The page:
Reviewed Books & Films

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July 2015

Thursday, July 30, 2015

Inequality: The Problem of Us All


In the review of Families in an Era of Increasing Inequality: Diverging Destinies, David S. Hargrove suggests that the book presents “objective data that reflect concerns from the inequality experienced by American families” (para. 5) and is an “effort to describe the process, consequences, and likely future of inequality” (para. 7). Hargrove discusses the atheoretical strategy used to present the information and the failure to integrate seemingly disparate findings.  As is typical in our society, there are sides in the family inequality debate, and Hargrove highlights the chapters that illustrate the divide: “Inequality Begins Outside the Home: Putting Parental Educational Investments Into Context” and “Inequality Begins at Home: The Role of Poverty in the Diverging Destinies of Rich and Poor Children.” While an objective data presentation may prove comforting to proponents of each side, how well does it serve the public?

Those of varying ideological perspectives generally use the same or portions of the same data to substantiate their positions. Hargrove points out that the solidifying of ideological positions “continues the social, political, and economic gridlock that, in part at least, lies at the basis for the inequality that drives the concern that led to the development of this book” (para. 7). How might psychologists work to develop theory and processes that permit the effective use of data to inform policies that lead to meaningful interventions that address the consequences of inequality among American families, as well as other social issues confronting the United States today?

How do we, as psychologists, avoid having our respective agendas influence the interventions tested and recommendations made based on the data assembled? As Hargrove notes, critical examination and review are a must. Does my agenda and perspective affect my presentation of Hargrove’s review? Did Hargrove’s agenda and perspective affect his presentation and review of the book?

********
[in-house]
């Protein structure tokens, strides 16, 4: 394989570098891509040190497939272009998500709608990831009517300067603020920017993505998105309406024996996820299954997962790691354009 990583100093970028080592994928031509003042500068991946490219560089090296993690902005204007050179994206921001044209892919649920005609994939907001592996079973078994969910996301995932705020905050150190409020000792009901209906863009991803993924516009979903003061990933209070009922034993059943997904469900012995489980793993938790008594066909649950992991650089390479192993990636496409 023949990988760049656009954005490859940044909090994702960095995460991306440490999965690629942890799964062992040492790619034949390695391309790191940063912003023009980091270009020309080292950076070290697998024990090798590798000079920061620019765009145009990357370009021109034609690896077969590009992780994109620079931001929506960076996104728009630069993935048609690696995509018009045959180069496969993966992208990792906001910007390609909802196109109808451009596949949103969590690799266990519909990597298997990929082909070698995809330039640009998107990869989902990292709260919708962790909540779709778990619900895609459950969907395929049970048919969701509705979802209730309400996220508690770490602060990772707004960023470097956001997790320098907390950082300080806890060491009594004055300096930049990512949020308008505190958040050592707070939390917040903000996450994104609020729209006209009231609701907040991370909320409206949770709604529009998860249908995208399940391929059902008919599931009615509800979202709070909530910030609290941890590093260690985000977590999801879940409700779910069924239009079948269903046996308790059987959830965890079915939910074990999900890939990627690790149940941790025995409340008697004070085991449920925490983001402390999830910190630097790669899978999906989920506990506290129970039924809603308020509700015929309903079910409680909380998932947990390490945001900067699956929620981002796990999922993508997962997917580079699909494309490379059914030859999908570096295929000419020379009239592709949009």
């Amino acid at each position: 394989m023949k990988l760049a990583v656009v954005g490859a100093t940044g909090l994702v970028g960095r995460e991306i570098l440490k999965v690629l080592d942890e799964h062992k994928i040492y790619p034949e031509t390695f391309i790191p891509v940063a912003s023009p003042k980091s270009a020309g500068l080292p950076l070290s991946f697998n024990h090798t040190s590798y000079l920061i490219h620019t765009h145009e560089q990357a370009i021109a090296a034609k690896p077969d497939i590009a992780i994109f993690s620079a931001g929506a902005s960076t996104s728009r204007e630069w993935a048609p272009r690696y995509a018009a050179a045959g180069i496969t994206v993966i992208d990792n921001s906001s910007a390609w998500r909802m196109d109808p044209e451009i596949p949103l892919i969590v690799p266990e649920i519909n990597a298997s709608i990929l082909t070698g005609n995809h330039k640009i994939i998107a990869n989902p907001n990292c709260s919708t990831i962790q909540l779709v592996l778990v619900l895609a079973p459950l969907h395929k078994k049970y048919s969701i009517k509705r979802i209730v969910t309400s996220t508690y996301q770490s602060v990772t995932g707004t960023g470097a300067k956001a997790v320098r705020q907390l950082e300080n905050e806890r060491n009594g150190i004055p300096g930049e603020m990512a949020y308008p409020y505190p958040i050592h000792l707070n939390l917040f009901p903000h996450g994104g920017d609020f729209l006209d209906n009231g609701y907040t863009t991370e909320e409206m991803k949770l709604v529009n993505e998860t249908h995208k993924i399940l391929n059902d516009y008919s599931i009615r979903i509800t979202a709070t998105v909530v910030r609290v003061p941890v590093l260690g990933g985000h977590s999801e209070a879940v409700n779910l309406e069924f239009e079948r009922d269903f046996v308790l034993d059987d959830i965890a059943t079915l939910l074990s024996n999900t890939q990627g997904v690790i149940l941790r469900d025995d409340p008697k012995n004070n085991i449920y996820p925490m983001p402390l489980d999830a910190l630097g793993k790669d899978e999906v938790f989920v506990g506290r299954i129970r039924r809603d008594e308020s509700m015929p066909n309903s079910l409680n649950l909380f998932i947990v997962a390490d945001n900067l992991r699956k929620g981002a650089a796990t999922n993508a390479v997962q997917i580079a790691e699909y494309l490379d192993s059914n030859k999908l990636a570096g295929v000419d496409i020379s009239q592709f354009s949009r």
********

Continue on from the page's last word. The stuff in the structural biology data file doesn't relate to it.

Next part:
Read the Review
ReviewTaking Family Systems Theory Beyond the Family
By David S. Hargrove
      PsycCRITIQUES, 2015 Vol 60(26)

Thursday, July 23, 2015

Time for a Change in Doing Time?


In their review of The Growth of Incarceration in the United States: Causes and Consequences, April Bradley and Beth Kliethermes cite the startling statistic that around 75% of inmates in the United States have a mental disorder.  These include depression (23%), psychotic disorders (15%), and mania (43%) (para. 3).  Not surprisingly, these inmates have a greater likelihood of misconduct in prison.  What should be done to address this grievous situation?

Read the Review
ReviewCriminalizing Our Community
By April R. Bradley and Beth C. Kliethermes
      PsycCRITIQUES, 2015 Vol 60(28)

Thursday, July 16, 2015

Has Behavior Genetics Shaped Up?


Do you know about the power struggles that have happened in the field of behavior genetics? I sure didn’t. I thought that these struggles must have been pretty exciting after reading Erin E. Young’s review of Misbehaving Science: Controversy and the Development of Behavior Genetics by Aaron Panofsky. I wish Young had provided examples and named names when describing a field that “sometimes looks more like the Wild West than a group of ivory tower-dwelling academics” (para. 2).

The only example that came to mind for me was the issue of racial differences in intelligence. That controversy involved not only scholarly articles and books, but personal and physical attacks. I would expect Panofsky’s book to detail this and other examples of misbehavior.

But hasn’t the nature-nurture issue settled down in large part due to the Minnesota twin studies (see We know that genetics is a significant determinant of who we are, and we can, to some extent, say how much it influences various traits and behaviors. Perhaps more well-informed readers can tell us how or whether behavior genetics has shaped up.